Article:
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With several government and charity initiatives now up and running, tai chi is becoming more popular among over 50s - and for good reason. Here's a quick overview of this ancient Chinese martial art. If it sounds like something you'd like to try, we've included some tips and locations to help you find a local class.
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Tai chi - actually called tai chi chuan - is a non-combative martial art. This ancient Chinese practice involves meditative deep breathing and relaxation excercises combined with slow, controlled, flowing movements that work your muscles and joints in a low-impact way.
Praised for its numerous mental and physical health benefits, tai chi is not only a great form of regular exercise, but, according to health sources, will make you happier, healthier and fitter all round.
"I have been learning tai chi for the past six years, and can only say that I have found it to be a most wonderful form of relaxation and exercise, and has greatly improved my quality of life."
Starting any new exercise or class can be daunting at first, so the best way to ease yourself into it is by finding a beginner's class. A taster session might be a great way to start so that:
1) you can see if you like it
2) you don't spend loads of dosh on a beginner's course which you might not want to commit to.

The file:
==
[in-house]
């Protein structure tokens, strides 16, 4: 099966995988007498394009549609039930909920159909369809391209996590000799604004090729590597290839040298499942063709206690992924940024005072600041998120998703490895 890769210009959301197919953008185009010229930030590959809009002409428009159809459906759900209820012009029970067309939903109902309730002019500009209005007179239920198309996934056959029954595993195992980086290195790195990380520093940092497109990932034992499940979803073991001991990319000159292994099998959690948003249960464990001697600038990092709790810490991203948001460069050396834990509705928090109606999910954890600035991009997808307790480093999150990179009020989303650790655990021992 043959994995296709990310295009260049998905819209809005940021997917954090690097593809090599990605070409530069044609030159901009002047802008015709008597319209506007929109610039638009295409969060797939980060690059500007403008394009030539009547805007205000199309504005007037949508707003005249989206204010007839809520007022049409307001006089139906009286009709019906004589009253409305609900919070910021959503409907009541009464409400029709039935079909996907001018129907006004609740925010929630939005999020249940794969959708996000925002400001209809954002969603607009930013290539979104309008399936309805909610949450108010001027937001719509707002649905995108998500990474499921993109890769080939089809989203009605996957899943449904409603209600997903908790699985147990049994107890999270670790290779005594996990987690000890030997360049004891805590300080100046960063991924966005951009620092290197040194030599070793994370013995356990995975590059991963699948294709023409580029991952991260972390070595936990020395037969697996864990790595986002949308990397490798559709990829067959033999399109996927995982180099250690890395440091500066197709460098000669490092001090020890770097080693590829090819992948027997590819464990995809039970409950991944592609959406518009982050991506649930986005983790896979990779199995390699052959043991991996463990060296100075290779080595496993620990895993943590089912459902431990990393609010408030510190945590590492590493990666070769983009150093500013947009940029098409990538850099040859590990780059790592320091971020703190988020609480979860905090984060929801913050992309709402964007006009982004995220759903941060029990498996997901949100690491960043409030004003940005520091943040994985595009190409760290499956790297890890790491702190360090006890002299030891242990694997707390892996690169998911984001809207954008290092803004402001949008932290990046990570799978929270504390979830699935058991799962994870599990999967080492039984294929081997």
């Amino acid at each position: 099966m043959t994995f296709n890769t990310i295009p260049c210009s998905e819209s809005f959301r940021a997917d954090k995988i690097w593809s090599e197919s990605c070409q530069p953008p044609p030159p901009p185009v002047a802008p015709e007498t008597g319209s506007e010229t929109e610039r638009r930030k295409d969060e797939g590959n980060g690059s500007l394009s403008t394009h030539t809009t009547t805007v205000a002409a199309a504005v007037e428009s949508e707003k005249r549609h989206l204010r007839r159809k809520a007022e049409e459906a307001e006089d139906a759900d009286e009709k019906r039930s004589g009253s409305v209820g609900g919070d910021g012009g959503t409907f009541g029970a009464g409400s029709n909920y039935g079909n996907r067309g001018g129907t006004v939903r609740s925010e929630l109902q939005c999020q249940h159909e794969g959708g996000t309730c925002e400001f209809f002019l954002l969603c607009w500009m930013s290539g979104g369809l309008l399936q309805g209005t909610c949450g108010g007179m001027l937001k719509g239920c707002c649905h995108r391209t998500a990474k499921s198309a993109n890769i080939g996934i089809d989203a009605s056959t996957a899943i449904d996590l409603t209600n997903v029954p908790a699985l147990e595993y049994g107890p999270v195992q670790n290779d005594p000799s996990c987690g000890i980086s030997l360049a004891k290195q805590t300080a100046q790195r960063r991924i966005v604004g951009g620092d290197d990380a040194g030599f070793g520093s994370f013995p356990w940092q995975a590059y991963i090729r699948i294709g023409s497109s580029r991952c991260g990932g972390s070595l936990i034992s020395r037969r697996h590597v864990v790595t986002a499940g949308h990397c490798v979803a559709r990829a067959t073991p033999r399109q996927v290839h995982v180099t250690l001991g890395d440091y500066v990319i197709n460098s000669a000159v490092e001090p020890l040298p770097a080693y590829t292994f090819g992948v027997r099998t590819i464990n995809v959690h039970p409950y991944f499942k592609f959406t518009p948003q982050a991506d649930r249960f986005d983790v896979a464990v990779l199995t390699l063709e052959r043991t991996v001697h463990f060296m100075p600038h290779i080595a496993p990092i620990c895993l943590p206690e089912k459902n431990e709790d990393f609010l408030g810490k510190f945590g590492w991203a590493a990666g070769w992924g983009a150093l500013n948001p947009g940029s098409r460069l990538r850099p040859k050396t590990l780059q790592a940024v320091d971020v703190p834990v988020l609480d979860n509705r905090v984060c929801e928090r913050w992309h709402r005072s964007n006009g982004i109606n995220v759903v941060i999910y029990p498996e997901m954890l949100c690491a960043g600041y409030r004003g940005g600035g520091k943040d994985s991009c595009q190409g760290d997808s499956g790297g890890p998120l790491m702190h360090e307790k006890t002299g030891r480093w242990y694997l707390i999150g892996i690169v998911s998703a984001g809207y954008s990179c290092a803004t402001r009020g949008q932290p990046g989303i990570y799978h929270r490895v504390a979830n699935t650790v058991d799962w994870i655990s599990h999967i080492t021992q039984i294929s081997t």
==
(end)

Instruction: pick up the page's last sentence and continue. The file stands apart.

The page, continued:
While it's smart to start at the right level, often one of the most important aspects is finding the right instructor - usually a case of trial and error.
"It lifts my mind from the problems of the day because, while I'm thinking about each part of my body and how it is moving, I find it impossible to worry about anything else. It's a complete mental break."
"I have joined a group of mostly ladies, all of whom are a delight to be with. Our teacher endeavours to teach us the correct moves, but understands we are not perfect and, as long as we try to get the moves right, she is happy. We also take part in social events and we do a sponsored walk for charity once a year."
"Tai chi is gentle and makes sure I'm out of bed, out of the house and slowly moving once a week."
"I love it - so relaxing - and it gets rid of all my tension without being too physical. I recommend going to classes so you can learn along with others."
"I usually wear comfortable clothing, such as a loose t-shirt or vest and some leggings. It's usually done bare foot, so don't worry too much about shoes, but, if you're required to wear them, I'd say some comfortable trainers. I try and wear 'subdued', relaxing colours to reflect the peace of the class."
"Having experienced tai chi, I can really see how beneficial this gentle and effective exercise is, as well as an excellent way of learning to relax. Learning the sequences is very good exercise for the brain as well."